Everything you need to know from ‘Don’t worry darling’ | A review

 

The movie Don’t Worry Darling premiered last month, and it brought a lot of reflections. Apart from the possible behind-the-scenes intrigues, Olivia Wilde presented a cohesive film, and with some reasonable criticisms. The following article contains spoilers, if you haven’t seen the movie yet, be careful.

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At first, the audience is introduced to the protagonist couple, Alice and Jack, played by Florence Pugh and Harry Styles. The two seem to have a perfect life, in the 50s, with perfect neighbors. Life is wonderful in the so-called ‘Victory Project’, led by Frank, played by Chris Pine. Soon after, Alice starts having visions of women dancing, and that she is drowning. All this after meeting with a former friend, who questioned the project. From there, we see the protagonist trying to understand in depth what is happening in the protected neighborhood.

Discovery

Alice starts to realize that something doesn’t fit, and starts to realize that things aren’t as real and happy as they seem. She then begins to clash with her husband, and with the local leader. Even her friend Bunny, played by director Olivia Wilde herself, turns against her friend, and advises her to leave it behind. The big plot twist moment of the plot is when Alice discovers that the Victory Project is a virtual reality, and that all the women present are brainwashed. Except for Bunny, who assumes she’s there because she wanted to, since in real life she lost both children, and there she can have them. Almost a parallel with Wanda, in Wandavision.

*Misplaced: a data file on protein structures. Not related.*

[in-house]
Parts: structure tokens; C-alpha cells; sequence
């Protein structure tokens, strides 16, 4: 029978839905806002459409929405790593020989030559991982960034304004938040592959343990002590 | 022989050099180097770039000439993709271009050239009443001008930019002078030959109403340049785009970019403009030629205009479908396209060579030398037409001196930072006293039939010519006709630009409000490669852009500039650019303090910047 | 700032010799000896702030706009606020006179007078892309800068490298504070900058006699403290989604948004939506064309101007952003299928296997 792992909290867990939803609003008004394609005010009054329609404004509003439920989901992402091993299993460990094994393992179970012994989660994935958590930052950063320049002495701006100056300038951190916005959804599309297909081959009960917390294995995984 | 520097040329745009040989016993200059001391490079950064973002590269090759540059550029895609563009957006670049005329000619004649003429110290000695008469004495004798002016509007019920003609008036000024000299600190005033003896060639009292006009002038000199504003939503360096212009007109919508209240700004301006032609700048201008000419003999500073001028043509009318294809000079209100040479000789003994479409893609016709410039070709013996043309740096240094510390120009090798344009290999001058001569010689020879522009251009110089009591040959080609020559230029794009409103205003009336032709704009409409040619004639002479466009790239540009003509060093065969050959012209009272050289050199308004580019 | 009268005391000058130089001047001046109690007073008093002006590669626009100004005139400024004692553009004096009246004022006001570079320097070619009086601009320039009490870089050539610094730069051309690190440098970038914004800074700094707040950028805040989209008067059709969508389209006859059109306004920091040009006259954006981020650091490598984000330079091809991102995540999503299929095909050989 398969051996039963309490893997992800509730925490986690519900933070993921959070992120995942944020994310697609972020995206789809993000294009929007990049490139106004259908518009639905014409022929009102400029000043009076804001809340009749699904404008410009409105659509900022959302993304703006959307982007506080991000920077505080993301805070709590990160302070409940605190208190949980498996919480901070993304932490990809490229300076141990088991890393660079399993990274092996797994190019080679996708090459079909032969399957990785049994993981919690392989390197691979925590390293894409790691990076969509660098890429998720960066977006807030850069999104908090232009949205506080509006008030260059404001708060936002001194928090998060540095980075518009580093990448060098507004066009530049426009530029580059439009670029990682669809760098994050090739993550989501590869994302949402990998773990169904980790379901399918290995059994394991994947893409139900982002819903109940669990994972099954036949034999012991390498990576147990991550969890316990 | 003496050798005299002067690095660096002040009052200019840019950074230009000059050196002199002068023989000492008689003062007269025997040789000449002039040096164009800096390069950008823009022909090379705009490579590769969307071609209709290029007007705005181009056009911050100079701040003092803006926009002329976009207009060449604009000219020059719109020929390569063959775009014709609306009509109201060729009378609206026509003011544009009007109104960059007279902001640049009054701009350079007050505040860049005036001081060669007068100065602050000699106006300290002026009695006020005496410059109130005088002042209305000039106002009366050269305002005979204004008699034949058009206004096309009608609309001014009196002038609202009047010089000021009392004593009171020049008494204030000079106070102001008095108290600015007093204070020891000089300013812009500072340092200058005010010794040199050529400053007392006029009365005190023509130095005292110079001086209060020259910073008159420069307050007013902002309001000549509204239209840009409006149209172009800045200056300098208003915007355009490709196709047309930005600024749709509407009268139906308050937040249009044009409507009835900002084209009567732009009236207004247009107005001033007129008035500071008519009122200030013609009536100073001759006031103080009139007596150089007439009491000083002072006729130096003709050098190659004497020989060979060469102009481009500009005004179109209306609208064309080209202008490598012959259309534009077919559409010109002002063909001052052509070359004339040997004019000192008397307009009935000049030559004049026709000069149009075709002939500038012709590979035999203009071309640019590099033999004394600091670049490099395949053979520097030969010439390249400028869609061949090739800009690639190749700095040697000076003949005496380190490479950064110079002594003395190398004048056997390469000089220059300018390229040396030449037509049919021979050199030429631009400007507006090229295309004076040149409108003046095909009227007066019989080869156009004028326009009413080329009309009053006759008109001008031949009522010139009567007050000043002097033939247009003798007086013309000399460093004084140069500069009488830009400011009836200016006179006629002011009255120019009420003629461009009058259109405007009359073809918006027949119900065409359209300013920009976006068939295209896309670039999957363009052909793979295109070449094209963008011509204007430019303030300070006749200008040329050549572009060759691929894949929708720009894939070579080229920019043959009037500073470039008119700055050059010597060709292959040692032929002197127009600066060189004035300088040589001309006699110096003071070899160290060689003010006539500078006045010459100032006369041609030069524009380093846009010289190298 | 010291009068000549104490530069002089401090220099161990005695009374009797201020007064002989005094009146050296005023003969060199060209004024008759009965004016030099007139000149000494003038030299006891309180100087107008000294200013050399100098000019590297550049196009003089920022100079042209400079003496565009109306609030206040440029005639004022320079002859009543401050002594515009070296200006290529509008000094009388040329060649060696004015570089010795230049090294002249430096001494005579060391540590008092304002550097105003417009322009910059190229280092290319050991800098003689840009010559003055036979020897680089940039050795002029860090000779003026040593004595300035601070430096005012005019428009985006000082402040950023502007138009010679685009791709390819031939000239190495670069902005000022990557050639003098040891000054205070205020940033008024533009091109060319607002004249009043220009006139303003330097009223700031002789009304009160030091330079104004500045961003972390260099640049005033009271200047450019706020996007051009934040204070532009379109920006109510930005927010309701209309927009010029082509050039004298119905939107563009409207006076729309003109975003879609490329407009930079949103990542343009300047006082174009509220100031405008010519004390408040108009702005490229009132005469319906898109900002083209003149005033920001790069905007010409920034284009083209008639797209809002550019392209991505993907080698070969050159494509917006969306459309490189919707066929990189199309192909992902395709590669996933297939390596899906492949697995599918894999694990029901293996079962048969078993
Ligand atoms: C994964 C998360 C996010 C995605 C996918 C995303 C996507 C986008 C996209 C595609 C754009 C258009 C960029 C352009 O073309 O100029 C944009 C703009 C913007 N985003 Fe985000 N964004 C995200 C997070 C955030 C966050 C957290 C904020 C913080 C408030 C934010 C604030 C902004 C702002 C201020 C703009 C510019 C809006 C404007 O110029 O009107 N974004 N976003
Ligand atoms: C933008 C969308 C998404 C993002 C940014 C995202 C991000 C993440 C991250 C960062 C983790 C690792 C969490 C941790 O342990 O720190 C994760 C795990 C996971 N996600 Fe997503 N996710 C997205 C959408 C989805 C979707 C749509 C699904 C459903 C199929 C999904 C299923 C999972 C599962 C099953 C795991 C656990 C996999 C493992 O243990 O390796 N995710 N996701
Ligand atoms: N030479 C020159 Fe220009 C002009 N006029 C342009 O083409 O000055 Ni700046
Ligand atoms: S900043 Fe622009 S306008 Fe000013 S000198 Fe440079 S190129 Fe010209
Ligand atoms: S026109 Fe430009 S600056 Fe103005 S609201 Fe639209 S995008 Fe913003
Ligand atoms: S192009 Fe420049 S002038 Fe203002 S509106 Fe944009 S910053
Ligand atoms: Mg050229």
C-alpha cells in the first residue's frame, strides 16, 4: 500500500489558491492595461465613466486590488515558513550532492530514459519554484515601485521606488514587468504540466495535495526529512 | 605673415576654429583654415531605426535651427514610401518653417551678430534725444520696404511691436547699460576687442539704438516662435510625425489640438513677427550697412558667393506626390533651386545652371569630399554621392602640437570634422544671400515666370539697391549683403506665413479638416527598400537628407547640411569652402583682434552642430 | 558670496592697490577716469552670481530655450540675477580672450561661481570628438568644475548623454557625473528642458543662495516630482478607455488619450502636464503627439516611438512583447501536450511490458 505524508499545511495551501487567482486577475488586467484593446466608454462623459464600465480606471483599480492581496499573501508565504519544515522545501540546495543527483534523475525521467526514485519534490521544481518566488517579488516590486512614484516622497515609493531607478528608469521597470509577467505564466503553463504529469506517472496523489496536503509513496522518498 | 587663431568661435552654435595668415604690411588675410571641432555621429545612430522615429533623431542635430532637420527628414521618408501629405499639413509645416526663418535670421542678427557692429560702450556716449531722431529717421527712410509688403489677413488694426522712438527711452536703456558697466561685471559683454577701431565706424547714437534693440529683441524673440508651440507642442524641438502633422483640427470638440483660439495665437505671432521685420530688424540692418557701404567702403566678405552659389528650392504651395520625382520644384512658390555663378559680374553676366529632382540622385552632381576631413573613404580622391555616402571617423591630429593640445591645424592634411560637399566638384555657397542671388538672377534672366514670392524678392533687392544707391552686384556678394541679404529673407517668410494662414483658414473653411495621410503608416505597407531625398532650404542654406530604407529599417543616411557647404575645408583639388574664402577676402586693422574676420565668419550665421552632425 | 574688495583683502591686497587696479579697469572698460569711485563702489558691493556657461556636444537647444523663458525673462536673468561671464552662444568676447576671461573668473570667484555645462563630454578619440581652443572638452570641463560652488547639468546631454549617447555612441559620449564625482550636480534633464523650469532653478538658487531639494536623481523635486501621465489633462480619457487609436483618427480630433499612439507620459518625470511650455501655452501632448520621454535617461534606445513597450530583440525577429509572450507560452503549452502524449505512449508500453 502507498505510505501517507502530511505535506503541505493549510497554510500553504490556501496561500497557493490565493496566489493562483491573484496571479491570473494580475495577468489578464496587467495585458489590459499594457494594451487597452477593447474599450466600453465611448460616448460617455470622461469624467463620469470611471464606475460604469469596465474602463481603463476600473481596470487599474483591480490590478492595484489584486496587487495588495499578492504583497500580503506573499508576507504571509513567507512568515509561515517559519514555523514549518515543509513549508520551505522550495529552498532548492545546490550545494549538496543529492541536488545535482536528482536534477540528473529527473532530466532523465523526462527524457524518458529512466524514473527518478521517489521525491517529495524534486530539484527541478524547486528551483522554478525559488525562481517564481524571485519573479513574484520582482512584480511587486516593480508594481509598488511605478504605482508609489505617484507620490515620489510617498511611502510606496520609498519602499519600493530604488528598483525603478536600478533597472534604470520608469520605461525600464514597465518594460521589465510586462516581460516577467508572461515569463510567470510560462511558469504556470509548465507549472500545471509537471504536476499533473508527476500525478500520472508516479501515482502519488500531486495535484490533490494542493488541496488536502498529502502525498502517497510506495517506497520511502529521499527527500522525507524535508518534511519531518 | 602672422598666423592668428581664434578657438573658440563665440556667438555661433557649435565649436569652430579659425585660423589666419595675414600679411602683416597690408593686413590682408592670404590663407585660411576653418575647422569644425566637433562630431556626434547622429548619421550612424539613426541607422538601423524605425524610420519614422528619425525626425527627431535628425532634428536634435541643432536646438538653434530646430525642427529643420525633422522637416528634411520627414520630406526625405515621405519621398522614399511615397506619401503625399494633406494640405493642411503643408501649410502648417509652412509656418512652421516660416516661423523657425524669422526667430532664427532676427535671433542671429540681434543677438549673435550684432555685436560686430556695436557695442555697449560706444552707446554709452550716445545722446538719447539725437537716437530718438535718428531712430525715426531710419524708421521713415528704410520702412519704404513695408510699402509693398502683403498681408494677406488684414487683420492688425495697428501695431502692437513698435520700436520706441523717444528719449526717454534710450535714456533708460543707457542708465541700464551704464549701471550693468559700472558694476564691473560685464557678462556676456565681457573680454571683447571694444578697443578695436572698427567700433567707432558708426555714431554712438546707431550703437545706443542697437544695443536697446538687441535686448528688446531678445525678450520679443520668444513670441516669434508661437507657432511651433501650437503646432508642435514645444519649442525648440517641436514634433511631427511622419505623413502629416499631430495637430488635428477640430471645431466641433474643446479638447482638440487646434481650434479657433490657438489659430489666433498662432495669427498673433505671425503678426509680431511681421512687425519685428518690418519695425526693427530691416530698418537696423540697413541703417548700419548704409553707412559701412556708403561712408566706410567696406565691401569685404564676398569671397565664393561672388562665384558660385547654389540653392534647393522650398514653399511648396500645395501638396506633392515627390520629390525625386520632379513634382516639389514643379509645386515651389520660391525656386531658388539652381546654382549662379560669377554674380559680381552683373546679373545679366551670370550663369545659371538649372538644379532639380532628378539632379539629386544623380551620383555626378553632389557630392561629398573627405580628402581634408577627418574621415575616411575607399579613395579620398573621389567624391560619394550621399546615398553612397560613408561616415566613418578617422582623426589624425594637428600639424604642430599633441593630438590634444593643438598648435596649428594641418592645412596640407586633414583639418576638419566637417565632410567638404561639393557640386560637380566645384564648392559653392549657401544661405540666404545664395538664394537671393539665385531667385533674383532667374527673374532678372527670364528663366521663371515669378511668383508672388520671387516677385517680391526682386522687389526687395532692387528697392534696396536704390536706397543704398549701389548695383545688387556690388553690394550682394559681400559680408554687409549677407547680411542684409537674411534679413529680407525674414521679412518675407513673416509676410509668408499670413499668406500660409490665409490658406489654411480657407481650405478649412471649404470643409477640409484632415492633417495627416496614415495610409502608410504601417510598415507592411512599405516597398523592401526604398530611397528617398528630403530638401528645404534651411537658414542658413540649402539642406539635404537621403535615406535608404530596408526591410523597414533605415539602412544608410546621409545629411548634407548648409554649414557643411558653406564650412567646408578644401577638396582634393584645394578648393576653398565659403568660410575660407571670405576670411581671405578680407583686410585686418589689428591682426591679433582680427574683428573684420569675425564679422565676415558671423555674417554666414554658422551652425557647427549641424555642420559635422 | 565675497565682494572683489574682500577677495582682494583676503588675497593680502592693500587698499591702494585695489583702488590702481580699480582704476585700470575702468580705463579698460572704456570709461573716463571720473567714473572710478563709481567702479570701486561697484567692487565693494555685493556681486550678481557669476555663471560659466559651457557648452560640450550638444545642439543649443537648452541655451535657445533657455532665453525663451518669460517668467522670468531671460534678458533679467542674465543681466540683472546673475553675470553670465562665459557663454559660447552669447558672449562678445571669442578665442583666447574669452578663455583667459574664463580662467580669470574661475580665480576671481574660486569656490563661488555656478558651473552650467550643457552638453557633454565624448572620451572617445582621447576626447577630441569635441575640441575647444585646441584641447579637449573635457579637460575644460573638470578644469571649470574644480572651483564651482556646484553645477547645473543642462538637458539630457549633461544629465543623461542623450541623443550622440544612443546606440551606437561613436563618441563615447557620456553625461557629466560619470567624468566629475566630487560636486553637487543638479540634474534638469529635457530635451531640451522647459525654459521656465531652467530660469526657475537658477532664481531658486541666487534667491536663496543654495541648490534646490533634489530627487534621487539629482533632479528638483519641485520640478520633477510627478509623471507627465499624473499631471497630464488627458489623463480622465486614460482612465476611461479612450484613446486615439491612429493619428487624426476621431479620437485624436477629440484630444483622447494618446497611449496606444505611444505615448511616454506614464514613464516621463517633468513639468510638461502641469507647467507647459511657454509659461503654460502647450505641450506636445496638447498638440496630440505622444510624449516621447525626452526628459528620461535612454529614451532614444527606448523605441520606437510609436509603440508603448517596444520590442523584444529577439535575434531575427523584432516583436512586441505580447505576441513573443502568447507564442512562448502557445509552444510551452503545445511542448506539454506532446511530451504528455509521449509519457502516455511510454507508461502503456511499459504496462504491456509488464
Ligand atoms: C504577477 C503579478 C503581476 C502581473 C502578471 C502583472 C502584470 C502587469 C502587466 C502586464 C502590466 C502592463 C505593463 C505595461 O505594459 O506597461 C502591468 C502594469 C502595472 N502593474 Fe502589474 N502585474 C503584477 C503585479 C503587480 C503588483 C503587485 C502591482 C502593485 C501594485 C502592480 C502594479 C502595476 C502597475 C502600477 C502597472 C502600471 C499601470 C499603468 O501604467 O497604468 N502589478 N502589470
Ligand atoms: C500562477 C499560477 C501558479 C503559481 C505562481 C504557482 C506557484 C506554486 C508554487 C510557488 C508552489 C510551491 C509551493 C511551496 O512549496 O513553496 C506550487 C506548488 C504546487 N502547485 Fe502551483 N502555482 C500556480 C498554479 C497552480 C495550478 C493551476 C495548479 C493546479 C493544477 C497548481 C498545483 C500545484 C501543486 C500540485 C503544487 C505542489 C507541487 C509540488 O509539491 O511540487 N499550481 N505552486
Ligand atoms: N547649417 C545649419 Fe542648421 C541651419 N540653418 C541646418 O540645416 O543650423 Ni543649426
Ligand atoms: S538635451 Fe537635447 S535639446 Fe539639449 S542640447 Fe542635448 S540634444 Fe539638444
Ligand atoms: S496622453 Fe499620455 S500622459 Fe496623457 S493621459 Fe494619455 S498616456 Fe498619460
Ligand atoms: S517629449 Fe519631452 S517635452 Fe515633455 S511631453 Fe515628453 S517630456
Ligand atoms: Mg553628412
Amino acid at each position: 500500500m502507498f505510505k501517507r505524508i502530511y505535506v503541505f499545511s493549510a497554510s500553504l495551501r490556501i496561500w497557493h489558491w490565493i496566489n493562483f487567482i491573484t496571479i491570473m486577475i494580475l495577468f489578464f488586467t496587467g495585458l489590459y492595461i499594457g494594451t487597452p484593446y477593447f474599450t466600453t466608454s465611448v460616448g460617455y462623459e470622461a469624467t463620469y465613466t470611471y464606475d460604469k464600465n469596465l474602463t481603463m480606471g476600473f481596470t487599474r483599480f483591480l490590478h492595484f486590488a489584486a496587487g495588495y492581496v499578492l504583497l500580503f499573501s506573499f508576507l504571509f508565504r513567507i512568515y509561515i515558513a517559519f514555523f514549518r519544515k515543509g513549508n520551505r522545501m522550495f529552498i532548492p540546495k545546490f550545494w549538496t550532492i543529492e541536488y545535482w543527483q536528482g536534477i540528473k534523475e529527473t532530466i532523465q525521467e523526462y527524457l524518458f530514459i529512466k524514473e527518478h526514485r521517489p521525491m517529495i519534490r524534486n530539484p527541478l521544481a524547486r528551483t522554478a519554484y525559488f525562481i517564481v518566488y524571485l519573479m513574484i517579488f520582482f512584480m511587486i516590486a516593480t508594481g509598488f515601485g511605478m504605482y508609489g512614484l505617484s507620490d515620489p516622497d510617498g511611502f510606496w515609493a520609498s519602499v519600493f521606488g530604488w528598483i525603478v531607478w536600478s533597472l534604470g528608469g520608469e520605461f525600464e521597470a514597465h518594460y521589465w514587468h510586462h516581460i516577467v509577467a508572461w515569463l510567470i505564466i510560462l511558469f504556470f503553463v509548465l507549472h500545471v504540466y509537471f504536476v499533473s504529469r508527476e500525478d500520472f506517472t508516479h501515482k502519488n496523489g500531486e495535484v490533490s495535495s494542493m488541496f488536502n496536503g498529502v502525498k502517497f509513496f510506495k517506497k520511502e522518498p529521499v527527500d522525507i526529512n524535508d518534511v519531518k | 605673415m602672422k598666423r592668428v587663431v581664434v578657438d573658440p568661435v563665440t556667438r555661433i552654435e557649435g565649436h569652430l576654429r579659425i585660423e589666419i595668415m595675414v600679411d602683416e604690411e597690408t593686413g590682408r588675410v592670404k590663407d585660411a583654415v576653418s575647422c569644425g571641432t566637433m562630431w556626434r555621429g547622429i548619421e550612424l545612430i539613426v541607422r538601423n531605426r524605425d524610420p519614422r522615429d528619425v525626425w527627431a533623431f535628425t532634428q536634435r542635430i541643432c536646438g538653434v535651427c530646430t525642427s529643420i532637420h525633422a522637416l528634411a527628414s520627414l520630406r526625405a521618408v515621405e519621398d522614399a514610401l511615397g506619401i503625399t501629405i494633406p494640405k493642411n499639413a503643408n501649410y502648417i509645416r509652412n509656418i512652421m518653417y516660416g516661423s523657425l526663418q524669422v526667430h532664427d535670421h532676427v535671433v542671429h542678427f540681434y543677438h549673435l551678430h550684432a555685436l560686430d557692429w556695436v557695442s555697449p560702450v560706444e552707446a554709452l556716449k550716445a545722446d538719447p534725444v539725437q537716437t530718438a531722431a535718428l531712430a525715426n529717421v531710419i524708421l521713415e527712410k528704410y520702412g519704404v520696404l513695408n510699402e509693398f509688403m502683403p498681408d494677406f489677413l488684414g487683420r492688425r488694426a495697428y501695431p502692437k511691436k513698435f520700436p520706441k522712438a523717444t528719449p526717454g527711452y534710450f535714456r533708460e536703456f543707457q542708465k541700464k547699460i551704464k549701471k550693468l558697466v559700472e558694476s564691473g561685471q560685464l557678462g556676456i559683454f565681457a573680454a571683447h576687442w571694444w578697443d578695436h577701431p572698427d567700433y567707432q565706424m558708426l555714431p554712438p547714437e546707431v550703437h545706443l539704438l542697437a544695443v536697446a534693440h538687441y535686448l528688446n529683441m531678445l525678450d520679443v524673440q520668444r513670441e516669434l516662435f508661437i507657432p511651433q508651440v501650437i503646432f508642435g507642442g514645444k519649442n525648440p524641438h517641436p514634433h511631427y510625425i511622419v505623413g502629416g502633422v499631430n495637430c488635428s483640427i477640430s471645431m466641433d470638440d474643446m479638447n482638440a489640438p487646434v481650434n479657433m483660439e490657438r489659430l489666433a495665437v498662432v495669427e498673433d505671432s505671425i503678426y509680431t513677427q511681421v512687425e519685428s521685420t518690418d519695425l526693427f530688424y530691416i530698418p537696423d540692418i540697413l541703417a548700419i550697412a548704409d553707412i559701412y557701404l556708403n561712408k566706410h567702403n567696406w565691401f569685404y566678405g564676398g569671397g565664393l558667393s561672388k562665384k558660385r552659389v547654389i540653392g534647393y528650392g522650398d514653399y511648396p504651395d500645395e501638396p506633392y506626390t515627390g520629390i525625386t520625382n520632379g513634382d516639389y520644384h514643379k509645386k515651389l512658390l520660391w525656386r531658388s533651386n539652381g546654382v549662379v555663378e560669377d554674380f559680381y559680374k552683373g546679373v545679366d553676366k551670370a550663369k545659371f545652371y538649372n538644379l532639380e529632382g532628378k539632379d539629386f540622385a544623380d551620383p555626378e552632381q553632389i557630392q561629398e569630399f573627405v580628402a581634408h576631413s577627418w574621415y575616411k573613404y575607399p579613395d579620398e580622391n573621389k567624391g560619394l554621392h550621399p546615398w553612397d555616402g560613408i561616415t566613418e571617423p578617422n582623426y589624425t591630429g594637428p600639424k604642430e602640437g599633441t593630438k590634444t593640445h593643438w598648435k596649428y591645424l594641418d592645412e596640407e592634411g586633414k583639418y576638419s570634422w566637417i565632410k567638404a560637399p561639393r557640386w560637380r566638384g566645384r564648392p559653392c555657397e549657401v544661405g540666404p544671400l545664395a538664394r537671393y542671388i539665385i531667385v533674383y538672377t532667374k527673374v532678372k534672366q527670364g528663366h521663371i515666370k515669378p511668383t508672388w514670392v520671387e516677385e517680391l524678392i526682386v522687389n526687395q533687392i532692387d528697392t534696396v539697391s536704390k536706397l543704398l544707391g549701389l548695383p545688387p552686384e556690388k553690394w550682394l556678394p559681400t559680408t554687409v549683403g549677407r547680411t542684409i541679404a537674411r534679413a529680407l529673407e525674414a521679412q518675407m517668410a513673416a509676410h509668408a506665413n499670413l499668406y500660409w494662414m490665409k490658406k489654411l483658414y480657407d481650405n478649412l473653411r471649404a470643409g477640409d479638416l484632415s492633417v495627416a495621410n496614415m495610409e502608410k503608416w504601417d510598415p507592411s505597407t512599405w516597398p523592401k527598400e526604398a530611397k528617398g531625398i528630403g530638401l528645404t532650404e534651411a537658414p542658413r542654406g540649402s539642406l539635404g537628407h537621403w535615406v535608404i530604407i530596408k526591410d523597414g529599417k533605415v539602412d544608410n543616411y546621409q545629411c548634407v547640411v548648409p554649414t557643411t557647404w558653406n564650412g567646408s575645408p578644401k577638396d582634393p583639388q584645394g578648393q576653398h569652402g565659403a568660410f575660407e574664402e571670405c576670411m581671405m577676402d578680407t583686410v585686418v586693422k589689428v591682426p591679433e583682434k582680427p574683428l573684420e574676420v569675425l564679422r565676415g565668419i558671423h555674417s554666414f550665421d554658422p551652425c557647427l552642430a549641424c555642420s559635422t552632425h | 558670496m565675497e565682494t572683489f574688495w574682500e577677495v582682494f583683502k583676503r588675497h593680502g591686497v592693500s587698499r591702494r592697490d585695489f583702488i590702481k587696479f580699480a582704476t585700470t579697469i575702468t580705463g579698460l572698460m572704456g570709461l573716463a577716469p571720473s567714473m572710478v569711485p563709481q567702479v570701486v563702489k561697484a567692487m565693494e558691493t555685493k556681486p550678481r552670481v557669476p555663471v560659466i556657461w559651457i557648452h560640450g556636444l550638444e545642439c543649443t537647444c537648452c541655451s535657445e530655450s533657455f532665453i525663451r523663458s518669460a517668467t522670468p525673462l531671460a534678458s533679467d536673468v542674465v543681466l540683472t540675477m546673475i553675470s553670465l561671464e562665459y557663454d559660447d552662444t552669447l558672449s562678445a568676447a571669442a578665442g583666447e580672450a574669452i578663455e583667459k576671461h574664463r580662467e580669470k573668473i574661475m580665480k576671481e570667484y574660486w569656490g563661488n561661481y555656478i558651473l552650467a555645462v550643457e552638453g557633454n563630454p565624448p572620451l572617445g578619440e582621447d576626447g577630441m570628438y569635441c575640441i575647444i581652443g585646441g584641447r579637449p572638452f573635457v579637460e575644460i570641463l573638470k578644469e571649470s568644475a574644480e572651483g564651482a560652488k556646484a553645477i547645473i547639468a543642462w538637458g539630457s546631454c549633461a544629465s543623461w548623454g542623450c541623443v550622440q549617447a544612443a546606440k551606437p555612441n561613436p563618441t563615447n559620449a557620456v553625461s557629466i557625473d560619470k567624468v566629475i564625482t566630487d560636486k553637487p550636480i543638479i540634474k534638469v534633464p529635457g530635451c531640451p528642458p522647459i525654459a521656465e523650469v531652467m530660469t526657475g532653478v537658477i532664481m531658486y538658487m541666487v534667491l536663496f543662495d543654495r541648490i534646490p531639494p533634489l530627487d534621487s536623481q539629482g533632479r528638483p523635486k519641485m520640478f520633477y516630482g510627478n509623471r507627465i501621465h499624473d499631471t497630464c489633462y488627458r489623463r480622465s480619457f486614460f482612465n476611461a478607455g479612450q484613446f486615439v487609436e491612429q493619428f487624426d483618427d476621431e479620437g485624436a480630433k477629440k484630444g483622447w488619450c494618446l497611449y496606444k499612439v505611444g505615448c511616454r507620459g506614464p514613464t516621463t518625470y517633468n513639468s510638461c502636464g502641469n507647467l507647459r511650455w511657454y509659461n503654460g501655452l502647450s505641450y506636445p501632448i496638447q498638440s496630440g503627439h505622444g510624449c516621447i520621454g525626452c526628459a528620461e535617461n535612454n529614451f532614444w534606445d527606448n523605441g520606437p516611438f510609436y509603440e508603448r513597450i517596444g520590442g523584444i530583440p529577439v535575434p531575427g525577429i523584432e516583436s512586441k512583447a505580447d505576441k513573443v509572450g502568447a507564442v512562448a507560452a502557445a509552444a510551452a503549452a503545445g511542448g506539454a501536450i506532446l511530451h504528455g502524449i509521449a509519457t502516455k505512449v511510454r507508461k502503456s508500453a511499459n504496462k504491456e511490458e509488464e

It all happens after Jack puts her through another brainwashing process, at which point the viewer realizes that the couple’s real life takes place in NY, in present times, where Alice is a surgeon with no free time, and Jack is unemployed and discredited. At this point, it is discovered that Jack signed up for Frank’s project to theoretically provide a happy life for him and his wife. But what would happiness be?

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In the end, Alice remembers everything. The audience is introduced to the real Alice, who is on a bed, with an item in her eyes scanning or creating the virtual reality of a perfect life. After finding out, she hits a glass on her husband’s head and ends up killing him. Her friend Bunny then warns her of the dangers this situation can cause, and helps her escape. The focus is on getting to a headquarters, which can take people from there to the real world. In a very dramatic scene, Alice arrives at the place and manages to get her hands on the glass, which would take her back to the real world. For the spectator, the screen goes black, and it is possible to hear the character’s breathing. As if she was waking up. Jack, being killed in the virtual world, ends up dying in real life as well. And an important detail: Frank’s wife takes advantage of a moment of distraction and hits him with a knife.

Points of reflection and curiosities

The first point to be considered in this film is the search for the perfect life and happiness. The concept of perfection and happiness can be distorted, and overturned. It ends up with a life in the 50s, in which the woman takes care of the house and participates in minor tasks, like going to the market, going to the club. She confines herself to that. The main character brings strength and a refined intelligence, since she is a surgeon, and for some reason she is suspicious of that environment.

Themes such as gaslighting, autonomy over one’s own body, commanding decisions, machismo and patriarchal control over women are key in Wilde’s film. The main character herself is passed off as crazy, with all the men in the ‘town’ knowing the truth and hiding it. Alice wants to decide what to do with her own life, and ends up being forced by her husband into a false reality, which does not bring her the promised happiness. The Victory Project is an example of a society that imposes and decides the roles that women must assume: always benefiting and supporting their men. Many times, someone’s happiness can end up being toxic to the other. In the end, everyone has the right to choose their own source of happiness, within common criteria. Don’t Worry Darling prioritizes a dramatic and psychological narrative, using panoramic images and tension. Florence Pugh’s performance is a highlight, and arguably the best part of the film.

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